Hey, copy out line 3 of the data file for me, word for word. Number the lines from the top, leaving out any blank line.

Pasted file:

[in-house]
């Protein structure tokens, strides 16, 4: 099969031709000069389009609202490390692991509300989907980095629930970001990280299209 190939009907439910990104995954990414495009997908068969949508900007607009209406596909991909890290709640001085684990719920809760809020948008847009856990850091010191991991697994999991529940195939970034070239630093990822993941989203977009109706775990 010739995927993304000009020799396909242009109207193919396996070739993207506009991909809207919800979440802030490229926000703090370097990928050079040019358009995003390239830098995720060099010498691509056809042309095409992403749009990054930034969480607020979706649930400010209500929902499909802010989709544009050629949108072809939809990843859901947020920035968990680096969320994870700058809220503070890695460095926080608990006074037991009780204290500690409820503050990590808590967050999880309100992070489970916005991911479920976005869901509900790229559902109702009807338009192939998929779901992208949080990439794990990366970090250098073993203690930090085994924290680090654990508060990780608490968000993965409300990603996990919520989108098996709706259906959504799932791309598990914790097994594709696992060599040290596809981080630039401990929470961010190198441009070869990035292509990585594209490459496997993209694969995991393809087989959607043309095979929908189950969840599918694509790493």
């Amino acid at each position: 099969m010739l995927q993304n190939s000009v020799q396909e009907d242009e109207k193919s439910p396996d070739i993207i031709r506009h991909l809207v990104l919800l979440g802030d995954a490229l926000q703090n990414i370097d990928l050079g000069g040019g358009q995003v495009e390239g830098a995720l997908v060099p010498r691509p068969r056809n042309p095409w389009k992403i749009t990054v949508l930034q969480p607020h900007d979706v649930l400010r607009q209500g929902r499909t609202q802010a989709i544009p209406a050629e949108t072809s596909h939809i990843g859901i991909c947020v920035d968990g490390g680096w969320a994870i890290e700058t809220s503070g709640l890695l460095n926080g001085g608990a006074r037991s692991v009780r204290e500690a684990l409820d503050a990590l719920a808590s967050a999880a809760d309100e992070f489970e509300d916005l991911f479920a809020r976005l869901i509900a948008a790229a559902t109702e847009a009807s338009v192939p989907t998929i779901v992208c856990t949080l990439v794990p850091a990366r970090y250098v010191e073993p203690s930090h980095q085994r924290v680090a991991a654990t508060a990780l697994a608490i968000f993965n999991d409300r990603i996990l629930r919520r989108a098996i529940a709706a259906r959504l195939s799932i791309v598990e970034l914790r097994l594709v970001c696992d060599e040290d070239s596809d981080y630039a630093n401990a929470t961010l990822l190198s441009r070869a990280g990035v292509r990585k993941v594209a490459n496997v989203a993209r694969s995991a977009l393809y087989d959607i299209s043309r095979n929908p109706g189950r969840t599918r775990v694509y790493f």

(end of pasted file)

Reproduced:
């Amino acid at each position: 099969m010739l995927q993304n190939s000009v020799q396909e009907d242009e109207k193919s439910p396996d070739i993207i031709r506009h991909l809207v990104l919800l979440g802030d995954a490229l926000q703090n990414i370097d990928l050079g000069g040019g358009q995003v495009e390239g830098a995720l997908v060099p010498r691509p068969r056809n042309p095409w389009k992403i749009t990054v949508l930034q969480p607020h900007d979706v649930l400010r607009q209500g929902r499909t609202q802010a989709i544009p209406a050629e949108t072809s596909h939809i990843g859901i991909c947020v920035d968990g490390g680096w969320a994870i890290e700058t809220s503070g709640l890695l460095n926080g001085g608990a006074r037991s692991v009780r204290e500690a684990l409820d503050a990590l719920a808590s967050a999880a809760d309100e992070f489970e509300d916005l991911f479920a809020r976005l869901i509900a948008a790229a559902t109702e847009a009807s338009v192939p989907t998929i779901v992208c856990t949080l990439v794990p850091a990366r970090y250098v010191e073993p203690s930090h980095q085994r924290v680090a991991a654990t508060a990780l697994a608490i968000f993965n999991d409300r990603i996990l629930r919520r989108a098996i529940a709706a259906r959504l195939s799932i791309v598990e970034l914790r097994l594709v970001c696992d060599e040290d070239s596809d981080y630039a630093n401990a929470t961010l990822l190198s441009r070869a990280g990035v292509r990585k993941v594209a490459n496997v989203a993209r694969s995991a977009l393809y087989d959607i299209s043309r095979n929908p109706g189950r969840t599918r775990v694509y790493f």